Differences among candidates on role will lead to divisive campaign
By Chua Mui Hoong
THE four presidential hopefuls faced off in an extended debate for the first time yesterday in The Straits Times newsroom. If the two-hour roundtable discussion was anything to go by, the campaign for the presidency might polarise the electorate.
The tone of the debate was civil, but the substance of what they said was contentious. Some disagreed with the Government on several issues, such as pegging political salaries to the private sector and the death penalty. They disagreed with one another - for example, on managing reserves. The word 'disagree' in various permutations emerged from their lips 17 times.
Most fundamental of all, they saw the role of the presidency differently. Dr Tony Tan, a former deputy prime minister, and Dr Tan Cheng Bock, a doctor and former People's Action Party MP, agreed with the Government's position that the president's role was circumscribed. He had veto powers in five specific areas: spending of past reserves; key public sector appointments; detentions without trial in internal security cases; corruption investigations; and restraining orders to maintain religious harmony.
Mr Tan Kin Lian, a former chief executive of insurance cooperative NTUC Income, saw himself as the voice of the people, saying Parliament did not sufficiently represent Singaporeans enough.
Mr Tan Jee Say, a former civil servant-turned fund manager who contested on the Singapore Democratic Party ticket in the May General Election (GE), repeated his charge that the Government had lost its moral direction and offered himself as a moral compass. Asked by moderator Straits Times editor Han Fook Kwang about the significance of the presidential election, he said it was 'particularly significant because of the peculiar outcome of the GE'.
Mr Tan Jee Say added: 'We have 40 per cent of the people not voting for the Government but they got only 7 per cent of the seats. So it highlights the foresight of the creators of this elected (presidency) that we really need a check because the checks and balances... are not adequately reflected in Parliament.'
Both Mr Tan Kin Lian and Mr Tan Jee Say argued that the president had the right to speak on issues of public interest to the public. Mr Tan Jee Say rebutted the position of Law Minister K. Shanmugam that the president has to act on the advice of the Cabinet on all matters other than the five areas specified by the Constitution, saying: 'The Law Minister is not the ultimate interpreter of the Constitution. The Law Minister is an interested party.'
When candidates cannot agree on the role of the institution they are contesting for, the nature of the presidency itself becomes an issue in the election.
It becomes easy for candidates to promise voters the kind of president they want - activist; outspoken; even free- spending. Some candidates may deliberately raise expectations about what the president can do, and hide under the axiom: 'Let Singaporeans decide.'
This would be a fundamental error of fact and a gravely irresponsible act of politics. It is a matter of fact that voters choose the president. It is also a matter of fact, not opinion, that the role of the president is determined by the Constitution, not voters for the presidency.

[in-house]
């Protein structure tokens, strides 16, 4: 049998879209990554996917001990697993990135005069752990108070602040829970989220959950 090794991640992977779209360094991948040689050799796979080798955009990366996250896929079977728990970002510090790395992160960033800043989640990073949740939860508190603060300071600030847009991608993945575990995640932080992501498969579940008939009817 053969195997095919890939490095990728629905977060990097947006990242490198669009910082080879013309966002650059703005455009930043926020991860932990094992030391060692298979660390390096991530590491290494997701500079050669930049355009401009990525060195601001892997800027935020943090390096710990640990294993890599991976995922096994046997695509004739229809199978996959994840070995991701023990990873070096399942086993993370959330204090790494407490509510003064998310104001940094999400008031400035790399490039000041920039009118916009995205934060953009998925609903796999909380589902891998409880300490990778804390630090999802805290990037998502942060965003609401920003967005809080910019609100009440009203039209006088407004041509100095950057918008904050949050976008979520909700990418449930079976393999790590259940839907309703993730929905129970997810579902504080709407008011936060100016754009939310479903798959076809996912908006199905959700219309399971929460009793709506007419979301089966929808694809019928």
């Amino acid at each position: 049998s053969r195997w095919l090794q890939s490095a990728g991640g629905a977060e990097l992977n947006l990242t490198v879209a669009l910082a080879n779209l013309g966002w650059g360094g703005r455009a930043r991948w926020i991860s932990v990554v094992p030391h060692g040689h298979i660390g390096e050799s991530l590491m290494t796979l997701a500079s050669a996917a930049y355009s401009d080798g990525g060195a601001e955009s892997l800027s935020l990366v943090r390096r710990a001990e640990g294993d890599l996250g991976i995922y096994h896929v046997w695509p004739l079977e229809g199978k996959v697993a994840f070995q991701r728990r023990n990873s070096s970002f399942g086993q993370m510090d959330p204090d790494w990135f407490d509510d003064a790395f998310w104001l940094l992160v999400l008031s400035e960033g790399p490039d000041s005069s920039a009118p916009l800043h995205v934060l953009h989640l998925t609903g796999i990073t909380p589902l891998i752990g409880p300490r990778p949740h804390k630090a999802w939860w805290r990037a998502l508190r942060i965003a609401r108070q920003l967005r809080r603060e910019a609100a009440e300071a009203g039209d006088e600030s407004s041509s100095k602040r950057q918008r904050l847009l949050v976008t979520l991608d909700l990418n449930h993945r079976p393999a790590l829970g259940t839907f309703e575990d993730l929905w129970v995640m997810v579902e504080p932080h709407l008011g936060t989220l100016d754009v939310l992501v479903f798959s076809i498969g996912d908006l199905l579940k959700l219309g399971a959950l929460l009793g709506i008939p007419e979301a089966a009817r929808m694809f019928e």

If a candidate for the office is unhappy with its current circumscribed role, he should contest in the General Election to enter Parliament so he can change the Constitution to widen the president's powers, and then enter the contest for a presidency with enlarged powers.
The elected president as envisioned in Singapore is not a pau-kar-liau (catch-all) president who can take unto himself any power he sees fit. As Prime Minister Lee Hsien Loong reiterated yesterday, he works with the Government, and acts on the advice of the Government, except in the specific areas where he has custodial duties.
He is not meant to be some super-MP who can do a better job than all 87 MPs combined. His role is clearly spelt out in the Constitution. The presidency is not a blank canvas onto which candidates or voters can project their fantasies.
All four candidates are intelligent men with good track records. They have managed large organisations with millions of dollars at stake. It is hard to fathom how any of them can fail to understand such a basic fact of Singapore's political democracy as to confuse the role of a parliamentarian with that of a president.
Or perhaps some choose to take a convenient interpretation, and want to shape the institution along pathways they personally would like to see, never mind what the Constitution says. There is a harsh word for people who want to shape the world according to their world view, regardless of what the law, good sense or convention requires: despot.
Or maybe a candidate understands the role of the presidency well enough, but has made a calculated guess that promising to play a bigger role will win him just enough support to give him the edge. In a four-man race, it is possible only a few thousand votes may suffice to carry a candidate into the Istana. There is also a word for people who make all kinds of promises and play to people's emotions to get political support: demagogue.
I am sure none of the candidates wants to come across that way.
The General Election was a watershed national event, the repercussions of which will be felt for years to come. It was polarising and feelings are still sore.
It would be so easy to play up those rifts. Let's hope none of the candidates will do that.